• Starbug separates into two sections in The Promised Land, leaving the bulbous rear section behind, and the crew use the front section of the 'bug as a lifeboat. The 'bug was previously seen doing this in an unbroadcast scene from the 'Xtended' edition of "Tikka to Ride" (1997) on the Series VI DVD.[29]
  • The scene where the Dwarfers go into an airlock to have a private discussion away from Holly is reminiscent of a very similar scene in a 2001: A Space Odyssey. In 2001, two characters go into an airlock to discuss what they should do about their malfunctioning and potentially murderous computer Hal 9000; however Hal reads their lips. In The Promised Land, the Dwarfers go into the airlock and shield their mouths so that Holly can't lip read; however they are unwittingly broadcasting their conversation around the entire ship.

Background Information

  • Red Dwarf is the second sitcom in UK television history to have aired new episodes in five different decades; the first was Last of the Summer Wine.
  • In regards to the TV special, Craig Charles said, "I will surely require the services of a chiropractor after dragging these doddering misfits through what promises to be our most epic adventure yet. Dave Lister, the human race's last hope in a hostile universe. God help us. And may the Dwarf be with you."[30]
  • Ed Moore, director of photography for Series XI and XII, was replaced by Ian Adrian due to Moore having prior commitments.[31] Adrian previously acted as such for the one hour special of Doctor Who, "Twice Upon a Time", which was the last story of the Twelfth Doctor.
  • When switched into low-power mode, Rimmer is displayed in black-and-white; this effect was originally intended to be permanent feature of Rimmer's character from the beginning, however this was nixed in earlier series due to budget concerns. Advances in special effects have allowed this be done a lot more realistically and within budgetary means (see Hologram)
  • The Felis sapiens Holy Book (first seen the Series I episode "Waiting for God") was recreated for The Promised Land, the originals having long since been lost. The images in the recreated Holy Book are almost identical; however the depictions of Cloister look more like Lister than they did in the original.

Station explosion comparison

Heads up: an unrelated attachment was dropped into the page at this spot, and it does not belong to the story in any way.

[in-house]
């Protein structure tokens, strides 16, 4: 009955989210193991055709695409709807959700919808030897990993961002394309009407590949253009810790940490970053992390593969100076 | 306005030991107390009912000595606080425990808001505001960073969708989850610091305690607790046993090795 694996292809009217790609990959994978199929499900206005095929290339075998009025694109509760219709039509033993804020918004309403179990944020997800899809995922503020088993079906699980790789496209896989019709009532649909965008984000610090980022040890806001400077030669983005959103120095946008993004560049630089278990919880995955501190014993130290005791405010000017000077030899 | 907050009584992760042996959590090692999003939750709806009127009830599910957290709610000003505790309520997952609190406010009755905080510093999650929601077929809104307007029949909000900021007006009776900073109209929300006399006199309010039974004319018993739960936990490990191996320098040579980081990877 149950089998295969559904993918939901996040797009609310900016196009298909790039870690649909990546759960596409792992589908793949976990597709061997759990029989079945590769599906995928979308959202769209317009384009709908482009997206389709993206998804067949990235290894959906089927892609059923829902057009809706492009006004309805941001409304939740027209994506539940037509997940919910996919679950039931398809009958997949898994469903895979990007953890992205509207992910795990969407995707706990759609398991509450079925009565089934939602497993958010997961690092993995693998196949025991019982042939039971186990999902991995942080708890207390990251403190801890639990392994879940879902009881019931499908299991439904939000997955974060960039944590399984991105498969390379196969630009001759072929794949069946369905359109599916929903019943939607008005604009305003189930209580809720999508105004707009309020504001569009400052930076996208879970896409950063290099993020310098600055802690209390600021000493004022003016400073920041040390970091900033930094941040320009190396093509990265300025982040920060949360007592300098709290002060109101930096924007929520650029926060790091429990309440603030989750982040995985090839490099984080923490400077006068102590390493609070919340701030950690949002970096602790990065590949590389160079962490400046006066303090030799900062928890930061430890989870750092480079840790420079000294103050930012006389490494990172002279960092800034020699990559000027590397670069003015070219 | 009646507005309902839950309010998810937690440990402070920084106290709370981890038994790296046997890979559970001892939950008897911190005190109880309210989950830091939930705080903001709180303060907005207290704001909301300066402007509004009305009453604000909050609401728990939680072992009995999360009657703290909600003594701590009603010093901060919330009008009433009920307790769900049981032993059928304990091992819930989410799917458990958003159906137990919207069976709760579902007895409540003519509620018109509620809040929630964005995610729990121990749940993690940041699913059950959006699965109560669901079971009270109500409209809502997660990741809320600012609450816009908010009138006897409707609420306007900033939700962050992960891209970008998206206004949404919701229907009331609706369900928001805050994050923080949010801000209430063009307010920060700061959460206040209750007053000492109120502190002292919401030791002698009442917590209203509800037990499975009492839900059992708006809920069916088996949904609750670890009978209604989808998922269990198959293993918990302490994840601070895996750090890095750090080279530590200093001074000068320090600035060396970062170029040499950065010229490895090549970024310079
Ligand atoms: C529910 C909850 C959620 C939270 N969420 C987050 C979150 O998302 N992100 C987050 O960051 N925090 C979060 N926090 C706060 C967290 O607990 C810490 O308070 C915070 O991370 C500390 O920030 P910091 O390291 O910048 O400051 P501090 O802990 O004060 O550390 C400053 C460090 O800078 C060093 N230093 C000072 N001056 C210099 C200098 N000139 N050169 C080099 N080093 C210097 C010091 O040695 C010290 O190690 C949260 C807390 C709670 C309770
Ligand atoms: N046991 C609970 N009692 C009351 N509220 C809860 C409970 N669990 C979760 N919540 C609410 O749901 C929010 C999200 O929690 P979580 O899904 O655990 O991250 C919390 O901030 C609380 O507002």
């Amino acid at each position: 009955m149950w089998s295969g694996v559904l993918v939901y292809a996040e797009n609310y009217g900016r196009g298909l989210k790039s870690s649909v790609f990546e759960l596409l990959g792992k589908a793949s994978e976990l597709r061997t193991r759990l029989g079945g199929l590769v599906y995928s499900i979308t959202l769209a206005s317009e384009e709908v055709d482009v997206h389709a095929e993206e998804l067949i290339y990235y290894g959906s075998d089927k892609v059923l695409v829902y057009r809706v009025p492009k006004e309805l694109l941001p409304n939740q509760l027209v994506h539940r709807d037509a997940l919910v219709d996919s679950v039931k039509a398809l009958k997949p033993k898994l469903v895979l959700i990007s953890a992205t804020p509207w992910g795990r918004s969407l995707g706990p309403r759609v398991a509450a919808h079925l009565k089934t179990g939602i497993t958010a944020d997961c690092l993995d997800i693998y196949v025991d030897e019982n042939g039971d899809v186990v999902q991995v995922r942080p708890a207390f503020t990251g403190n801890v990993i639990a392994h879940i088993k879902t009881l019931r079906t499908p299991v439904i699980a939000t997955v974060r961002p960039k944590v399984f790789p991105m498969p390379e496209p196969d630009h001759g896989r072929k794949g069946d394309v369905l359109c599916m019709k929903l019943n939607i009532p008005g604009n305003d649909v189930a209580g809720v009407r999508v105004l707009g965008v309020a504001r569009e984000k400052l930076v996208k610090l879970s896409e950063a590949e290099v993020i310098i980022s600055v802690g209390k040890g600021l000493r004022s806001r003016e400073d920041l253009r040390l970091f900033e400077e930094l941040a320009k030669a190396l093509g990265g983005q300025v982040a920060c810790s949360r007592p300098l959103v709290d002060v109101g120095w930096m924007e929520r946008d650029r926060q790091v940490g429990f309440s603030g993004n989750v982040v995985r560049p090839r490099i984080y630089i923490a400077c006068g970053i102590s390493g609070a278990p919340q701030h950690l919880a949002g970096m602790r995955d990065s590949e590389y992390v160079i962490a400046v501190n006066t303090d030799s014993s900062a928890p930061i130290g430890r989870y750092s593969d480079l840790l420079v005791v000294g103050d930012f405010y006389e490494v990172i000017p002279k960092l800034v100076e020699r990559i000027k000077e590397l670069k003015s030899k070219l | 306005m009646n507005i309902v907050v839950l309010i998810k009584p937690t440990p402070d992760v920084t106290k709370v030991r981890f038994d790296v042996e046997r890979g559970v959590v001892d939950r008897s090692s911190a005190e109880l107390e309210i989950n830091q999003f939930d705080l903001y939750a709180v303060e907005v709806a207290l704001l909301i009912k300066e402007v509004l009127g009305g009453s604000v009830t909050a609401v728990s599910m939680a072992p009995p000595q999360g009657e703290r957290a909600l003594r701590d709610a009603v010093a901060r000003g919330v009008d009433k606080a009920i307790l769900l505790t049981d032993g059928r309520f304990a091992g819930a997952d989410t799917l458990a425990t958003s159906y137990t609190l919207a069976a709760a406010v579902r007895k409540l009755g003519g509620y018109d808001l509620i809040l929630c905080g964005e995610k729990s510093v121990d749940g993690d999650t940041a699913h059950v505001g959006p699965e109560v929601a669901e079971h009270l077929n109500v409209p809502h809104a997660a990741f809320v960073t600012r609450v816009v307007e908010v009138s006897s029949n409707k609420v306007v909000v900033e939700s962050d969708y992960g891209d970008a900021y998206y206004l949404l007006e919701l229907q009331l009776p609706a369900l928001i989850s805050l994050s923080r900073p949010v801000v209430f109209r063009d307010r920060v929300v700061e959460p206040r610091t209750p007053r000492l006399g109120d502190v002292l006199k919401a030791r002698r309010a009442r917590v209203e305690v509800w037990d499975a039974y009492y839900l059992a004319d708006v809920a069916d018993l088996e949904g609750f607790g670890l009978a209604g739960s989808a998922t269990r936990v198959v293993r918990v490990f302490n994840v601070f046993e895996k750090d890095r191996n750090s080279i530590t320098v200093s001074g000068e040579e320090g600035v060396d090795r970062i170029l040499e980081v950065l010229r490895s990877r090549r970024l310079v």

• The shot where the Dwarfers escape in Starbug from the hangar of the exploding Iron Star is almost identical to the shot where the crew escape the exploding Asclepius' Station in the Series XI episode "Give & Take". The take-off is the same, but when flying through the hangar the shot is mirrored and more flames are added.
  • Richard Naylor said on his Twitter feed that there was a whole scene written with the three Cat Clerics stealing the Anubis Stone; this scene would have also explained the origin and/or the nature of the Anubis Stone. However, it was decided that the scene would have to be cut for pacing reasons, and it was not filmed.[32] This caused criticism from some fans since the omission of this scene reduced the Anubis Stone to a MacGuffin.[33]

Errors / Inconsistencies

  • Production error: In the prologue sequence, when the Cat Clerics trick the Feral guards into going into the airlock with the laser pointer, one of the guards momentarily touches the supposedly solid door, and it moves with ease.
  • Continuity error: The revelation that Cat and Rodon are brothers creates a potential continuity error, since logic would dictate that Rodon should have been long dead by the time of "The Promised Land". Like the other Dwarfers, Cat has spent many centuries in stasis (e.g. "Psirens", "Nanarchy") and also been thrust forward in time many further centuries by anomalies such as wormholes (e.g, "Rimmerworld", "Stoke Me a Clipper").
    • It is possible that Felis sapiens are very long-lived, or alternatively that Rodon had also spent many centuries in stasis like the Dwarfers.
      • A further possibility is that when the Cat Clerics went looking for Red Dwarf in their shuttle, they went through some sort of aforementioned spacial anomaly which put them forwards into the respective timeline of the events in The Promised Land, with Rodon and the rest of the Cat Fleet following them through as they chased the fugitives.
        • It is also possible that Rodon and his compatriots are not from the same era as the rest of the Cats who left on the B Arc, but a later migration brought there by the temporal displacement of a wormhole or other stellar phenomena, or through entering stasis. This theory posits that after being born from among the stragglers, notably The Cripple and The Idiot, Rodon led a group of followers away, found the other Cats and staged a military coup against the old theocracy.


  • Kryten: Permission to go apeshit mode Sir!